As much of the world’s media geared its attention towards the UN’s Climate Change Conference, or the 26th Conference of the Parties (COP26) this past weekend, India’s opposition to abandon fossil fuels hit a stumbling international roadblock.
Since President Joe Biden was inaugurated in January, climate change has been a primary agenda for the current administration. The Conference’s 26th iteration was held in Glasgow for a period of two weeks and offers Biden a larger platform to combat the vital long-term challenges of global warming.
During the summit, Western states pledged to reach carbon neutrality by 2050. On the other hand, Indian prime minister Narendra Modi advocated reaching this target by 2070—making it the first time a leader from Delhi set such an objective.
Modi asserted five commitments, or panchamrit—adapted from a mixture of five foods in Hindu and Jain worship—to combat climate change. They include achieving net-zero carbon emissions by 2070; bringing India’s renewable energy capacity to 500GW by 2030; reducing the economy’s carbon intensity to forty-five percent by 2030; attaining fifty percent renewable energy by 2030; and reducing one billion tons of carbon emissions by 2030.
Meanwhile, China has announced plans to cut carbon emissions by 2060, a decade before India. China, the United States, and EU are currently the largest carbon polluters—putting Delhi in fourth place. China and India both have a population of over 1.4 billion.
Both states are also newly independent compared to nations in the Western world. India became a sovereign state in 1947 following Britain’s departure. In her mere seventy-four years of existence, India today is on par with the United States to include two of the ten largest solar farms in the world and its ongoing mass tree planting campaign to plant hundreds of millions of saplings to reduce carbon emissions.
As Western states have been developing for centuries, going back to the industrial revolution in the 1880s, they are able to become effective leaders to achieve carbon neutrality. However, eastern states—having just become recently independent from colonial hardship—will require additional time to “phase out” fossil fuels. Granted, India can do more now to optimize this process, especially as it refrained from signing one of the COP26 deals to reduce emissions of methane gas.
From India’s perspective, a gradual reduction of carbon emissions would be more sustainable as close to 200 million people currently reside in absolute poverty in the country, living under $1.90 per day. India has a long way to go to address its population’s more immediate needs ranging from shelter, access to sanitary water, and primary education.
The lack of such necessities prevents India from realizing a more optimal workforce. Women also traditionally get married despite succeeding in civil service examinations and pursuing higher education.
Therefore, the Western world should practice patience with the developing world, especially economies that are growing as quickly as India and Brazil. Under Modi, India is embracing the principles of free-market capitalism although the ruling Hindu nationalist party is shaking the secular foundation of the nation.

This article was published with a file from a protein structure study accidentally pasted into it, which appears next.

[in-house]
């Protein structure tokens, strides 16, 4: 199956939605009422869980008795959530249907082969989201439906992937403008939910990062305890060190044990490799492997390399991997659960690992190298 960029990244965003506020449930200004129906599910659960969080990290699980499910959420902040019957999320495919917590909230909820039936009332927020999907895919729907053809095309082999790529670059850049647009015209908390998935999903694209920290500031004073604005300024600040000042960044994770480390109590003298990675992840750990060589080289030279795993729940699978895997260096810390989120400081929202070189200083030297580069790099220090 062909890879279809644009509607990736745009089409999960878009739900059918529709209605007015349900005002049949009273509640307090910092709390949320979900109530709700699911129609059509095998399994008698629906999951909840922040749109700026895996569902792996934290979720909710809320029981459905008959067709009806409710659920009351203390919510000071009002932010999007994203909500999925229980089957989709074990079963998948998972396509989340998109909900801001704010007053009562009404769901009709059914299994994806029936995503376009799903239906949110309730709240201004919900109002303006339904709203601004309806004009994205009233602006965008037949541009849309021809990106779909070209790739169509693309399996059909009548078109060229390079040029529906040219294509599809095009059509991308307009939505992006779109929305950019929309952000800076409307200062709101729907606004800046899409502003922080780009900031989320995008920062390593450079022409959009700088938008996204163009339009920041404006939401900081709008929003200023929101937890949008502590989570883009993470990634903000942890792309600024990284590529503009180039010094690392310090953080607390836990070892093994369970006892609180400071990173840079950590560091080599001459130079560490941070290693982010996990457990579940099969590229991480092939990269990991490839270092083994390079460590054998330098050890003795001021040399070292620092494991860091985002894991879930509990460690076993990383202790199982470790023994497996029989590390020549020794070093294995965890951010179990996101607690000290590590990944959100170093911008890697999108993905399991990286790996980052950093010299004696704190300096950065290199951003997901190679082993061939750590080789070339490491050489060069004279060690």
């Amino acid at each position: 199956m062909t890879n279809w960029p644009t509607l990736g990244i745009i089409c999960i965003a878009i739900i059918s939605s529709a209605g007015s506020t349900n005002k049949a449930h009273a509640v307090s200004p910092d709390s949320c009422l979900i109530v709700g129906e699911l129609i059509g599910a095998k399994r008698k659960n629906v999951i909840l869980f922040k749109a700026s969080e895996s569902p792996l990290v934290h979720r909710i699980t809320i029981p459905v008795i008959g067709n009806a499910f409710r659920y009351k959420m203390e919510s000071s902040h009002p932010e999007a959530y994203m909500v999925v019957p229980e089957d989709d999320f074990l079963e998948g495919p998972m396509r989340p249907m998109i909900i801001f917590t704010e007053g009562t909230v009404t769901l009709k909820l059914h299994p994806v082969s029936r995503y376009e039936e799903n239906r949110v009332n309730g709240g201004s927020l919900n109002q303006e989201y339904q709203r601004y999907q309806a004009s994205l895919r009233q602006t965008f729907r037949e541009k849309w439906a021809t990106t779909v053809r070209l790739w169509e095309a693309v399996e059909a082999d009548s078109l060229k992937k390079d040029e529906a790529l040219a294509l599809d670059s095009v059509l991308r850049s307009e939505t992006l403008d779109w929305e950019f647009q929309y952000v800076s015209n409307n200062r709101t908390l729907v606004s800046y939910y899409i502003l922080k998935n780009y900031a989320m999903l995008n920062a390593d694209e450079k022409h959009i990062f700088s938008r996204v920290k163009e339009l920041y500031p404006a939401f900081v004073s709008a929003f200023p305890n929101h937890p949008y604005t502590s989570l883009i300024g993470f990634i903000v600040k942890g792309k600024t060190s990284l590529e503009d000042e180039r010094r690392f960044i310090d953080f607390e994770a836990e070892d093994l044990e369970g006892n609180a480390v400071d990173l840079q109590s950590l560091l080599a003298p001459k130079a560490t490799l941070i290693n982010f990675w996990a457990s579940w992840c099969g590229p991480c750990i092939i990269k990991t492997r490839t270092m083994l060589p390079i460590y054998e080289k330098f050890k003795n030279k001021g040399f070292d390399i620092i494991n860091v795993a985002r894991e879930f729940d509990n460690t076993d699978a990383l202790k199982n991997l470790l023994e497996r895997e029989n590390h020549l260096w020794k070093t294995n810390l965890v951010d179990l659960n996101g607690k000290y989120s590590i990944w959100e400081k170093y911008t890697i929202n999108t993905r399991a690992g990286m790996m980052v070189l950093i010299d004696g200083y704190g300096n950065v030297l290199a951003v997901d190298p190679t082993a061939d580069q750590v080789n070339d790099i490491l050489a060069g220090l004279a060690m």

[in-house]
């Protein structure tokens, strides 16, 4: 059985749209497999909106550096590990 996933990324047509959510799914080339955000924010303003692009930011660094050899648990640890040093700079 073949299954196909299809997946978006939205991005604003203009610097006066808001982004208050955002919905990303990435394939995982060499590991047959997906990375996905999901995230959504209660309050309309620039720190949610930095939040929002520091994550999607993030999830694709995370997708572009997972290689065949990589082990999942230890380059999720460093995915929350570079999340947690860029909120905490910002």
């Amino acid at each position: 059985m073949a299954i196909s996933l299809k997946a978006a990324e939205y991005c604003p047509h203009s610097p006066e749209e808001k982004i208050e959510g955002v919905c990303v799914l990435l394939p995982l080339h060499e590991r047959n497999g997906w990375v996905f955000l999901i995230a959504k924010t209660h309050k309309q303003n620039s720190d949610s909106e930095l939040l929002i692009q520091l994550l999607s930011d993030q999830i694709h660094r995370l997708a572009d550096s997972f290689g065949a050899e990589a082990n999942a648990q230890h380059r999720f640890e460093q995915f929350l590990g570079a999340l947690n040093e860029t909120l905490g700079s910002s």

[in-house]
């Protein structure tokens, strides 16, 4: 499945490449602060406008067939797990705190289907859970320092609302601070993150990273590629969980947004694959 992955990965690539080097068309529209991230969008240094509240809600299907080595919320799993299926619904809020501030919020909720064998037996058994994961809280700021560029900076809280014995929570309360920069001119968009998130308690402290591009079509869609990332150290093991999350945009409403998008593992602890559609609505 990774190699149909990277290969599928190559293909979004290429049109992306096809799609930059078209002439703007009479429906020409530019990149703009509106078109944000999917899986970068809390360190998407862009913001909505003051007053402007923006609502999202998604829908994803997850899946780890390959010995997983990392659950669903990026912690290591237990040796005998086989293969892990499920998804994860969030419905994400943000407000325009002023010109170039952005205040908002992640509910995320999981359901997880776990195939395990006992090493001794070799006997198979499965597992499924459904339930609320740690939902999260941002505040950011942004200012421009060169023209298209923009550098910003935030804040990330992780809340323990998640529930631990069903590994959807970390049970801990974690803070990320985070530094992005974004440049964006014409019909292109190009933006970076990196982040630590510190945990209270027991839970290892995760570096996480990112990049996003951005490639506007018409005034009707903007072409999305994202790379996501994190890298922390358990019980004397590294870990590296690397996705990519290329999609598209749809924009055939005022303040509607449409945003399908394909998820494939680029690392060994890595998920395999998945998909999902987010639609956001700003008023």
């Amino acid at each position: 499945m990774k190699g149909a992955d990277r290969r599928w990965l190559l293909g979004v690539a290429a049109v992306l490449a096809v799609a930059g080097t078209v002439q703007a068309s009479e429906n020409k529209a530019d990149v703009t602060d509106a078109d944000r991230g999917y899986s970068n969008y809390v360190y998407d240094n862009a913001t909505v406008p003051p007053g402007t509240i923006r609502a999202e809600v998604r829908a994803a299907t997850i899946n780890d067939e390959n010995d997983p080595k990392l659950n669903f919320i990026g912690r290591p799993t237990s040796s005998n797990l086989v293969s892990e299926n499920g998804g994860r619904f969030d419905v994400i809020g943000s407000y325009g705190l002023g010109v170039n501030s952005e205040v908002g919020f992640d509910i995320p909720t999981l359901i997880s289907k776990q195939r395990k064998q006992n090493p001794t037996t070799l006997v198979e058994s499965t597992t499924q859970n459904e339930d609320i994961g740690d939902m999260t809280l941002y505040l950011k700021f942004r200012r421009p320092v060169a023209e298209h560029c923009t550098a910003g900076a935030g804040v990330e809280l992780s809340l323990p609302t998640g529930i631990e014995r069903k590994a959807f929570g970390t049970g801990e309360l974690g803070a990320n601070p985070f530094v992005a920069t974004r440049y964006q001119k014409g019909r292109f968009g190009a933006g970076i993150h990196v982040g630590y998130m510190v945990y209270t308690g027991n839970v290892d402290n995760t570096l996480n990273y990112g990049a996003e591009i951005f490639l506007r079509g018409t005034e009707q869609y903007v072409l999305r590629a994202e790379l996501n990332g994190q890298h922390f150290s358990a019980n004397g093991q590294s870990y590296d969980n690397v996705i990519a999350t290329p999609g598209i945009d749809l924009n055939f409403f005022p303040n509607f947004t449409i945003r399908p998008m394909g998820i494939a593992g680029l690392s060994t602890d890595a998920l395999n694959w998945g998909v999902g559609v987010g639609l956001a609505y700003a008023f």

Asking the developing world to abandon fossil fuels overnight is similar to asking a cigarette fanatic to quit smoking cold turkey.
Sustainable measures must be undertaken instead. For the smoker, nicotine patches and practicing good habits can pave the way to successfully remove the addiction. For greenhouse gas emitters alike, a sustained generational effort must be initiated to sufficiently phase out non-renewable energy sources especially in the developing world where people’s livelihoods are solely dependent on fossil fuels.
A phasing-out plan like the one Modi fought for would ensure less opposition to a fundamental change in a nation where advanced education is less prevalent. The instance of the 2020 farmer protests is one such example.
Farmers vehemently opposed Modi’s free-market reforms in the agricultural reforms as they feared becoming dependent on large corporate firms, which would go against their generational practice of family-run farms. The Delhi government is currently at a deadlock with the protests.
Climate change will create irreversible environmental damage to the sub-continent with exacerbated heat waves, droughts, and monsoon rain if the Indian government does not enact appropriate changes. The fact that India signed and ratified the Paris Agreement in 2016—an international agreement to limit global warming to 2 or 1.5 degrees Celsius compared to pre-industrial levels—is a sign of promise.
COP26 provides the next avenue for India to genuinely pursue a gradual reduction plan to achieve carbon neutrality. Western states must diplomatically nudge Delhi to keep the promises pledged by Modi at the summit.
Saba Sattar is a doctoral candidate of Statecraft and National Security at the Institute of World Politics in Washington D.C. She specializes in security challenges in the Indo-Pacific region across the conflict continuum, from addressing the totalitarian Islamist phenomenon to Chinese geoeconomic ambitions. She holds an M.A. in Statecraft and National Security Affairs, along with a B.A. in International Affairs and B.S. in Criminology from George Mason University.